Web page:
Cid looked up from the book he was reading and glanced towards the front door, wondering if his ears were playing tricks on him. Half sure it really was Lucca, he prepared to close the book and check.
"Bam! Bam!" Lucca yelled a little louder, removing any thought that he was hearing things, "I am pretending I am banging on your front door, Cid! Open it!"
Cid shut the book and quickly tucked it into the bookcase, "Why don't you just really knock?"
"My hands are full," Lucca informed him, "I need you to open the door."
"I'm coming, hold on," Cid rounded the table and reached for the door, swinging it open.
There was no sign of Lucca outside, however. In the literal sense, at least. Instead, his eyes were drawn down to be greeted by another sign entirely, a flat square board nail into a stake that had been quickly stabbed into the dirt.
"Lucca and Sid's Gadget Repair," he read the sign out loud, then rolled his eyes, "You misspelled my name, you know."
"Nope, Crono did," Lucca announced, appearing from the side of the door with a flourish, "He's the one that made it. He also misspelled 'gadget' but I had him fix it."
"Well, why didn't you tell him to fix my name, too?"
"I thought it was funny," Lucca pulled the sign out of the dirt and stepped inside her house, "What'd you get done while I was away on business?"
Cid shut the door as she passed him and made as if to strangle her behind her back before replying with a more level tone, "I just organized everything into their own piles for now, you didn't tell me where they would end up."
Lucca glanced around and finally noticed the organized clutter that surrounded them. Various piles of junk and the few inventions that actually worked. Truth be told, she had left in a bit of a hurry and her instructions to him had been brief at best. So instead of trying to turn the accusation around on Cid, she thought out the blueprints to her plan.
"Alright then," she tossed the sign down on the table, "Let me get a mental picture here and we can get started. And I'll tell you how my trip went as we go."
"Hey, help me move this!"
Cid looked up from his position in the doorway, a large piece of metal and electronics bundled in his arms. Lucca was standing across the room beside the bookcase, looming half again as tall as she was. She was casually leaning against it, although obviously winded. He quickly discarded the junk in a move very close to dropping it. The machinery struck the ground with a dull and muffled ring as Cid half-stepped, half-tripped over it on his way to help Lucca push the bookcase away from the corner of the room.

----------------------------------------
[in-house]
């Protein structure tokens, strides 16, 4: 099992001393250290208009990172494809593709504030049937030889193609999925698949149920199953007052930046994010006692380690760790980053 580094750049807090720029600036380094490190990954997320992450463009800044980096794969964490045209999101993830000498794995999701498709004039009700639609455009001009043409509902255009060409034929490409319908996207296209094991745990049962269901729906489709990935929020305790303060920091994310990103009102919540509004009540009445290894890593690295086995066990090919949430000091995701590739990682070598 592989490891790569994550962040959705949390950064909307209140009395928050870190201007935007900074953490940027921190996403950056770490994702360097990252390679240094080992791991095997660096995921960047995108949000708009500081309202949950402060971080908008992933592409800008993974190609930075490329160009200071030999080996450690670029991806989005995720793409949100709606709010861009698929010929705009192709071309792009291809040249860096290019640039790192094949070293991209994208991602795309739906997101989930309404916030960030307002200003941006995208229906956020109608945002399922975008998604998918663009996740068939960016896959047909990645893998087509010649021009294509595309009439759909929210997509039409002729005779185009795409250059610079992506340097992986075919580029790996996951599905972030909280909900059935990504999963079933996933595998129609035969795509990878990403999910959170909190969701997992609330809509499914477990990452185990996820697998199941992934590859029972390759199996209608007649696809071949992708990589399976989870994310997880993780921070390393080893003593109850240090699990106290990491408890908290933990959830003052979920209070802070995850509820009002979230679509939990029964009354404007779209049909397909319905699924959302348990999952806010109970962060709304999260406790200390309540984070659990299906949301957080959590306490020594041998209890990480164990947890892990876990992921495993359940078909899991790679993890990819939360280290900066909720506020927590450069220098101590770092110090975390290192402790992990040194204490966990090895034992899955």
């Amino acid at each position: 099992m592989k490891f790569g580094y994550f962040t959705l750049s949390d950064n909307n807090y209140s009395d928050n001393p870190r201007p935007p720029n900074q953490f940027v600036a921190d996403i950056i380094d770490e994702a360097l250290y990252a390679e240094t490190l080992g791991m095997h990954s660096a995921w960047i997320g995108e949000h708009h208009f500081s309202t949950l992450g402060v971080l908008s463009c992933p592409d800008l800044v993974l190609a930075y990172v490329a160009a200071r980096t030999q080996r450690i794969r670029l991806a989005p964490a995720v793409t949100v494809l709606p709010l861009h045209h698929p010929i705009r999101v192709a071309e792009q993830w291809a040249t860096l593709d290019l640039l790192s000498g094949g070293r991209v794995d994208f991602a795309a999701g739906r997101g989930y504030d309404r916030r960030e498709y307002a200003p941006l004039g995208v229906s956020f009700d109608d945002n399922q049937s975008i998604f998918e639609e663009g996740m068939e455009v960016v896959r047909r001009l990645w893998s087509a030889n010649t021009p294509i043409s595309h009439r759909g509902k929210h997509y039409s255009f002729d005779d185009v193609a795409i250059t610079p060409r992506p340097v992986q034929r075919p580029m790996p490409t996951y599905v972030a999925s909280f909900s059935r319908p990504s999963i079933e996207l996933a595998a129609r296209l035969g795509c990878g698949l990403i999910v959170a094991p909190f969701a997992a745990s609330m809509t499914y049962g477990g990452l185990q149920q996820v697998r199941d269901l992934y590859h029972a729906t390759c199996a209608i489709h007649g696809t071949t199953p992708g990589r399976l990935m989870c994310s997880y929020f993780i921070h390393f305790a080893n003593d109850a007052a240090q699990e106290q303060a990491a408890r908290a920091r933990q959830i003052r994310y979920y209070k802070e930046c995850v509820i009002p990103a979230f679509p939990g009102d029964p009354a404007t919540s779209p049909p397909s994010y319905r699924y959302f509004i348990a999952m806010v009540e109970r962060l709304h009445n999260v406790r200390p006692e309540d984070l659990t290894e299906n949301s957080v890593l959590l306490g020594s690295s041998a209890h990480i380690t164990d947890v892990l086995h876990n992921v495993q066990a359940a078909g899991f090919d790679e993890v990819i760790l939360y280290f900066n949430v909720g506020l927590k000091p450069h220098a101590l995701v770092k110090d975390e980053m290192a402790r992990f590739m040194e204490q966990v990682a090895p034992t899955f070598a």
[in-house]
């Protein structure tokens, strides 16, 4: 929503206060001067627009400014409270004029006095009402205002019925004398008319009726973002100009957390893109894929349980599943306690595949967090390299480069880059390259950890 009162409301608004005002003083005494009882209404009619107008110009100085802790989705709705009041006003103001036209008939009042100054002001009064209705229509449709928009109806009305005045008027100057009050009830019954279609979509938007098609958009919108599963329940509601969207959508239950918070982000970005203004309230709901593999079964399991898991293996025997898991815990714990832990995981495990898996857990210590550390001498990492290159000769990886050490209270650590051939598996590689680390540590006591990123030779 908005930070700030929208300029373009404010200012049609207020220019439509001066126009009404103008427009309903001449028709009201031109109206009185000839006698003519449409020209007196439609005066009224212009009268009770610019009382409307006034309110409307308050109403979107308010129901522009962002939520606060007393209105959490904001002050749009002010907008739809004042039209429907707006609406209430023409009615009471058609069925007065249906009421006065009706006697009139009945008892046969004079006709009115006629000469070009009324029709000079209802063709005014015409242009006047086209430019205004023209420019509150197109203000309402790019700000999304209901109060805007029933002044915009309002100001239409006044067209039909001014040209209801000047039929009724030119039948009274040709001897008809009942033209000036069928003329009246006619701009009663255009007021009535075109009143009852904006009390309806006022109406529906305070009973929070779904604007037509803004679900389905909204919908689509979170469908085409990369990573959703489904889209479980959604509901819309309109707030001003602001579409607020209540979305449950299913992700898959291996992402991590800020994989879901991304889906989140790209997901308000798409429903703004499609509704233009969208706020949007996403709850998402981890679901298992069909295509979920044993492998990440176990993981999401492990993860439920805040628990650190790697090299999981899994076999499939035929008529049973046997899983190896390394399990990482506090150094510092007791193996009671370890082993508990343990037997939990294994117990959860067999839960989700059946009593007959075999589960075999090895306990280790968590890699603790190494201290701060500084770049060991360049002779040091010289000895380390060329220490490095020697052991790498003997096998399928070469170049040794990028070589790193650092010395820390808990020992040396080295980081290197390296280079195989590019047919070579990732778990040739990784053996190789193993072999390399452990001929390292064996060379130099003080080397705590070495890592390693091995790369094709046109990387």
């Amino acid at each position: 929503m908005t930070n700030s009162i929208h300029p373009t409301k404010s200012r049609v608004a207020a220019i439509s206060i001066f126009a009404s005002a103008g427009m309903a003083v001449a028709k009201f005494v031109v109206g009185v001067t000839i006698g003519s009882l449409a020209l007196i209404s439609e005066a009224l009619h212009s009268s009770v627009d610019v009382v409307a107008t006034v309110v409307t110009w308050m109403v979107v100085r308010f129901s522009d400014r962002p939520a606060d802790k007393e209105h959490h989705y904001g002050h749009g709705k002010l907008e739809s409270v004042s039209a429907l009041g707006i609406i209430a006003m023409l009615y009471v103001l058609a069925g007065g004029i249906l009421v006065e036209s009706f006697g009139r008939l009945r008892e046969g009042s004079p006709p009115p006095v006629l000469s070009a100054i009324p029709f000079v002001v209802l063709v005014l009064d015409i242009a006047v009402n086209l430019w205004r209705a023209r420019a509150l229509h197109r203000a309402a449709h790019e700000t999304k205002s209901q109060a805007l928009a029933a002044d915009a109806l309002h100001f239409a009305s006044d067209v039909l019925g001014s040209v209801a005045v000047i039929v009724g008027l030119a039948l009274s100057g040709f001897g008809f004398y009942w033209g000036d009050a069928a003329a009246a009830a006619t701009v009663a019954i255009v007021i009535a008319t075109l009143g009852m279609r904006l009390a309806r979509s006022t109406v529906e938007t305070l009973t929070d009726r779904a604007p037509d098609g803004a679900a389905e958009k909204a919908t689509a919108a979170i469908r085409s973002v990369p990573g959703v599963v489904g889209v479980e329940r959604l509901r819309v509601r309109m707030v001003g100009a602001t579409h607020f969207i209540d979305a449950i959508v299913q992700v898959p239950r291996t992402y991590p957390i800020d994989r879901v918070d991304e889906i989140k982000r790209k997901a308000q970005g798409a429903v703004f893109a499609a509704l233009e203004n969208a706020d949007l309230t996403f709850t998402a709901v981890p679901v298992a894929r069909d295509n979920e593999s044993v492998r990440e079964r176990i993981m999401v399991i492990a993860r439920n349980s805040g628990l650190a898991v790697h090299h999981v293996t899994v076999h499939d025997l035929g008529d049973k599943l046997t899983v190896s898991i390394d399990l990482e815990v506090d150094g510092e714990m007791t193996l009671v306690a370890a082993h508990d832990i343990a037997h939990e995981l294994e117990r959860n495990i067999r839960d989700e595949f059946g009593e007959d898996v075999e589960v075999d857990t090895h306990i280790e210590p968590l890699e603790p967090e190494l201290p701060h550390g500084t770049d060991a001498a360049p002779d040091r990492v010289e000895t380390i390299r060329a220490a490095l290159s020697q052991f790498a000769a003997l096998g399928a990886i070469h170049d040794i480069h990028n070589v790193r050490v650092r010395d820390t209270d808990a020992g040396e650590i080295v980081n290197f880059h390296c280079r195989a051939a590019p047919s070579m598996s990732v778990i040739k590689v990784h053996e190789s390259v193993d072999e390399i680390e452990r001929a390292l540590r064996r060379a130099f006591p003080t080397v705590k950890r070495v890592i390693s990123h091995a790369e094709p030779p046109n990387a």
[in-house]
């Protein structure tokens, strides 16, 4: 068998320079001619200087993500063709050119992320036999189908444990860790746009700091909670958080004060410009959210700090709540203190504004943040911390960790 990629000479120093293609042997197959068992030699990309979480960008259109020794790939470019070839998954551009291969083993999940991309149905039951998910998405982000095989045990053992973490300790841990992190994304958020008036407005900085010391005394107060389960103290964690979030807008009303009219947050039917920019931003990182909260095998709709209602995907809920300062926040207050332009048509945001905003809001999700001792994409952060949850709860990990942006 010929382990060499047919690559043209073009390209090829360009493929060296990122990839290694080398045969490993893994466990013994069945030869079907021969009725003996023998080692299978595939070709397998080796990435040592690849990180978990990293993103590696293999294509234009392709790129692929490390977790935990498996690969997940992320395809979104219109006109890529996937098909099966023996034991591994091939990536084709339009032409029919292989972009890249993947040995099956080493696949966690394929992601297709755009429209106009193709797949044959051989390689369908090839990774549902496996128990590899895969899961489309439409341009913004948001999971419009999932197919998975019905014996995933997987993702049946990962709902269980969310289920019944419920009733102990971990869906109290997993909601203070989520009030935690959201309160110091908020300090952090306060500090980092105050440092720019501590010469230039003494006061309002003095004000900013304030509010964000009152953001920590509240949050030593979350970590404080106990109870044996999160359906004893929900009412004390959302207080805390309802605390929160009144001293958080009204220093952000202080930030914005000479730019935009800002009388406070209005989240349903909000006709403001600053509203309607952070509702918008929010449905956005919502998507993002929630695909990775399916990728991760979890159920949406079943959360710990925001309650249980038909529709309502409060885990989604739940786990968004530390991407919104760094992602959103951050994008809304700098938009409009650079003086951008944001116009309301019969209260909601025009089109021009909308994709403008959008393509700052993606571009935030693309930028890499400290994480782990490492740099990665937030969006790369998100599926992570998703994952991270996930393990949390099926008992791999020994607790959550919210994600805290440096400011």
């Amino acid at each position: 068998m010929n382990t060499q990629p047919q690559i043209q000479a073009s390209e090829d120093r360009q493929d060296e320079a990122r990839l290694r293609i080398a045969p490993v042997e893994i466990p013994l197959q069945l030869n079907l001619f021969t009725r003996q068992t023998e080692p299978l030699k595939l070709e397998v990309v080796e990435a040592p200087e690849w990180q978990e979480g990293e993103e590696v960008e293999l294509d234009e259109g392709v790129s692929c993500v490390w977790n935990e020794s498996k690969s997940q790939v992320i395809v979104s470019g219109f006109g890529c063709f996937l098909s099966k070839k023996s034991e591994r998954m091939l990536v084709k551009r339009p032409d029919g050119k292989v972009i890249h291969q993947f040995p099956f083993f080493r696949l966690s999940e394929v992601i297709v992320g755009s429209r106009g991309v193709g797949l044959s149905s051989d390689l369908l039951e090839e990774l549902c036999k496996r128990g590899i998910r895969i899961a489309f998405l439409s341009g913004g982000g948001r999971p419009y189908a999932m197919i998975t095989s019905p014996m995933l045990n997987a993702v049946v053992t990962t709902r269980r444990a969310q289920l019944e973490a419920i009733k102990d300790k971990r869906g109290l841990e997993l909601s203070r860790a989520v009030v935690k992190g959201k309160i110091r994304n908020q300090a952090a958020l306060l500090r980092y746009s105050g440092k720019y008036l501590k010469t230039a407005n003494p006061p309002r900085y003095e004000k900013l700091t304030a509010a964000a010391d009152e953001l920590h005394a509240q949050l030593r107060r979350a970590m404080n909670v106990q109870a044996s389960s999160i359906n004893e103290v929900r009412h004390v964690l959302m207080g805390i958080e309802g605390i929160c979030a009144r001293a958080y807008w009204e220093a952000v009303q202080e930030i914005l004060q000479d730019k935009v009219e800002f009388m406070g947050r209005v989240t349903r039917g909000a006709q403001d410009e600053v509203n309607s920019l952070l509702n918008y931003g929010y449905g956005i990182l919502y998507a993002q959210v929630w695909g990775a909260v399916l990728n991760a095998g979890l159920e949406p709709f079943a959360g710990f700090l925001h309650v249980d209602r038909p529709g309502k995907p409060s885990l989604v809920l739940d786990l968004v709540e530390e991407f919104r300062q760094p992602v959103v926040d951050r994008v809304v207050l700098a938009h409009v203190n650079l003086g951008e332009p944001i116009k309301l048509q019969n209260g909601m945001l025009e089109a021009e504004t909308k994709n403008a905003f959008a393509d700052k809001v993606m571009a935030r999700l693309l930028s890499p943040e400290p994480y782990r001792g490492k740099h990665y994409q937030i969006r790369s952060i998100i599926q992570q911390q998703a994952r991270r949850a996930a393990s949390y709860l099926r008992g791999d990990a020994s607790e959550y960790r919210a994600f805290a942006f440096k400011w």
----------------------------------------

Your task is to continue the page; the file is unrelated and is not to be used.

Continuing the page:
"Careful with that, Cid," Lucca chided him, "That junk today will be something useful someday later... when I get around to messing with it."
Cid gave a brief look back at the pile, as if he could tell from where he was if it was still in functioning order. "Sorry," he replied shaking his head, then changed the subject, "Why are we moving this?"
"We'll pile the pieces in the corner," Lucca jerked her head back to indicate the corner behind her, "The bookcase was in the way."
"Ah," Cid nodded knowingly, "That's not very organized."
"Eh," Lucca shrugged off his accusation, "We're running out of room already."
"Maybe we could just throw some of it away, then," Cid offered as he stepped beside her.
"No," it was a simple answer, but she offered it with little room to argue.
Lucca absentminded wiped her hands on the shins of her pants. They were still oily from the process of digging up all the spare parts in the house. The job was foreseen to be dirty, so she had changed into a dark brown shirt and pants before they began. Not only did they go well with her hair, any stain on them would be near invisible. On the flipside, Cid was wearing the same clothes he had worn all day: a normal gray shirt and dark blue pants. Getting his clothes dirty wasn't as much a worry to him.
They both put their shoulders into the bookcase, grunting with the effort. To reward this, the fixture began to slowly slide away, making a noise of wood scraping on wood as it grated across the floor. Both of their feet began to slip as the bookcase attempted to resist the pushing.
"How far do you want this then?" Cid asked in a strained voice, as he switched his position to lean on the bookcase with his shoulder.
The new position wasn't working and Cid was forced to switch back to his hands. Lucca lowered her head, giving the object an extra hard push, then replied, "Just a few feet, we don't need too mu-"
Before she could finish, the bookcase tilted away from the wall and began to topple over. "Ah, great," Cid muttered, running around to try and hold it up.
He wasn't fast enough however, and he jumped out of the way quickly as the bookcase fell over at his feet with a loud and dominant thud. Several small thuds accompanied it as the books merrily deshelved themselves under it.
"Damn it," Cid's voice was frustrated, and he gave the bookcase a small kick before bending over to try and lift it back up.
"My fault," Lucca said, squatting down to help, "I should have known it was too tall and too narrow for any real balance... Could have at least moved the books out, too."
Cid and Lucca pulled, lifting the now empty bookcase up into the air. When it was tilted at chest level, they spun their hands around and hefted it over their heads. Cid began to step forward to push it back up against the wall, but Lucca stopped him, "Hold onto that, I've got to get the books out of the way. Don't need to be stumbling all over them with this heavy thing over our heads."
She released the bookcase, nearly causing Cid to lose his hold and drop it onto her. Cid replanted his feet, managing to hold it for the moment. Lucca ducked under him and began to push and toss books out of the way in a casual manner.